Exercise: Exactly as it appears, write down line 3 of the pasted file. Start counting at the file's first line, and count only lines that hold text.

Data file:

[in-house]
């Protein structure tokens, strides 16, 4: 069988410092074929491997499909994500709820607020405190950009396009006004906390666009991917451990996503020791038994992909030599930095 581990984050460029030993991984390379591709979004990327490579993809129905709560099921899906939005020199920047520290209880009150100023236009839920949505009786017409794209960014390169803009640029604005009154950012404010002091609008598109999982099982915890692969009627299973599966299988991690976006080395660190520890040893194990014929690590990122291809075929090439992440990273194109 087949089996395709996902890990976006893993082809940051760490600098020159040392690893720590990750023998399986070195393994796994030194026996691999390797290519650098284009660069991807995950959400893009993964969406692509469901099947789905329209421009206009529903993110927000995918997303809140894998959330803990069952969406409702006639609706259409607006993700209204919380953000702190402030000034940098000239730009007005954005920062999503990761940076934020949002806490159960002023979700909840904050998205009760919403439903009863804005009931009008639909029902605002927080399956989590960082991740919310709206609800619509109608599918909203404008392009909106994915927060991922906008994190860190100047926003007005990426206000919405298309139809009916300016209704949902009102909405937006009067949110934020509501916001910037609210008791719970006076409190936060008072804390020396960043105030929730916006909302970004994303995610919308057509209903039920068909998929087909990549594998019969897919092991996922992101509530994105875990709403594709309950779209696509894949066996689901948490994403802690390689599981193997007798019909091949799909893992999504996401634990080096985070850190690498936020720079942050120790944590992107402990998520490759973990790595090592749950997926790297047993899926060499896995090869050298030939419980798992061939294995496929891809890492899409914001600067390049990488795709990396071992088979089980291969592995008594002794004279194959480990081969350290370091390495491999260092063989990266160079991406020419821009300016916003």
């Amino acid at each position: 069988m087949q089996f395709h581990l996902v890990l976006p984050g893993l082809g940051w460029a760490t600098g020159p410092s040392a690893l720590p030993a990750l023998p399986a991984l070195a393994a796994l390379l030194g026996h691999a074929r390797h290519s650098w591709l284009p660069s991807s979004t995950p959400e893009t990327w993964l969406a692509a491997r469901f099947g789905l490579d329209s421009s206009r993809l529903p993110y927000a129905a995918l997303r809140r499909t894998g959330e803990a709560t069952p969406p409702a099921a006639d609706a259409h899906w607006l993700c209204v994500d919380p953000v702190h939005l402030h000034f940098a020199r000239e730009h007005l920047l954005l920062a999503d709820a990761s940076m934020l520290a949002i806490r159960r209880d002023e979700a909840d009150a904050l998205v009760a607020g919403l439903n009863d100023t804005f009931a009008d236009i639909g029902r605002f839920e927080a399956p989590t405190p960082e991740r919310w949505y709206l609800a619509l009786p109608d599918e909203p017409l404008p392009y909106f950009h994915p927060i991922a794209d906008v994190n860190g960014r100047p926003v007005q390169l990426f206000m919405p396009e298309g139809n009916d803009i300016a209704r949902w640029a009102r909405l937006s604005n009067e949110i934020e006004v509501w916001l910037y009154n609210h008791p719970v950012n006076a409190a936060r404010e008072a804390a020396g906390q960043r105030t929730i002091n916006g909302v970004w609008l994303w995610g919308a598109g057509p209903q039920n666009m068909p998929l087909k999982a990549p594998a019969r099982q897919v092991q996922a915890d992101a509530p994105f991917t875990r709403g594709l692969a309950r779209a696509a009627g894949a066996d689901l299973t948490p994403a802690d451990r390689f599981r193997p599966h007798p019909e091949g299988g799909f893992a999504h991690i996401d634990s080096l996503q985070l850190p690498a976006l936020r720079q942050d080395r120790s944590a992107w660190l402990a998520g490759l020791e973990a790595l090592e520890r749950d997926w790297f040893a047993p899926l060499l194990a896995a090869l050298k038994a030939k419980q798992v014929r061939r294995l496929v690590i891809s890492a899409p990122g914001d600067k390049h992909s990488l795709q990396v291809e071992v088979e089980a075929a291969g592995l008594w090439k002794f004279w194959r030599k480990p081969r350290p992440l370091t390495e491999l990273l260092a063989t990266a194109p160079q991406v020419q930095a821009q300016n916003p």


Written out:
């Amino acid at each position: 069988m087949q089996f395709h581990l996902v890990l976006p984050g893993l082809g940051w460029a760490t600098g020159p410092s040392a690893l720590p030993a990750l023998p399986a991984l070195a393994a796994l390379l030194g026996h691999a074929r390797h290519s650098w591709l284009p660069s991807s979004t995950p959400e893009t990327w993964l969406a692509a491997r469901f099947g789905l490579d329209s421009s206009r993809l529903p993110y927000a129905a995918l997303r809140r499909t894998g959330e803990a709560t069952p969406p409702a099921a006639d609706a259409h899906w607006l993700c209204v994500d919380p953000v702190h939005l402030h000034f940098a020199r000239e730009h007005l920047l954005l920062a999503d709820a990761s940076m934020l520290a949002i806490r159960r209880d002023e979700a909840d009150a904050l998205v009760a607020g919403l439903n009863d100023t804005f009931a009008d236009i639909g029902r605002f839920e927080a399956p989590t405190p960082e991740r919310w949505y709206l609800a619509l009786p109608d599918e909203p017409l404008p392009y909106f950009h994915p927060i991922a794209d906008v994190n860190g960014r100047p926003v007005q390169l990426f206000m919405p396009e298309g139809n009916d803009i300016a209704r949902w640029a009102r909405l937006s604005n009067e949110i934020e006004v509501w916001l910037y009154n609210h008791p719970v950012n006076a409190a936060r404010e008072a804390a020396g906390q960043r105030t929730i002091n916006g909302v970004w609008l994303w995610g919308a598109g057509p209903q039920n666009m068909p998929l087909k999982a990549p594998a019969r099982q897919v092991q996922a915890d992101a509530p994105f991917t875990r709403g594709l692969a309950r779209a696509a009627g894949a066996d689901l299973t948490p994403a802690d451990r390689f599981r193997p599966h007798p019909e091949g299988g799909f893992a999504h991690i996401d634990s080096l996503q985070l850190p690498a976006l936020r720079q942050d080395r120790s944590a992107w660190l402990a998520g490759l020791e973990a790595l090592e520890r749950d997926w790297f040893a047993p899926l060499l194990a896995a090869l050298k038994a030939k419980q798992v014929r061939r294995l496929v690590i891809s890492a899409p990122g914001d600067k390049h992909s990488l795709q990396v291809e071992v088979e089980a075929a291969g592995l008594w090439k002794f004279w194959r030599k480990p081969r350290p992440l370091t390495e491999l990273l260092a063989t990266a194109p160079q991406v020419q930095a821009q300016n916003p």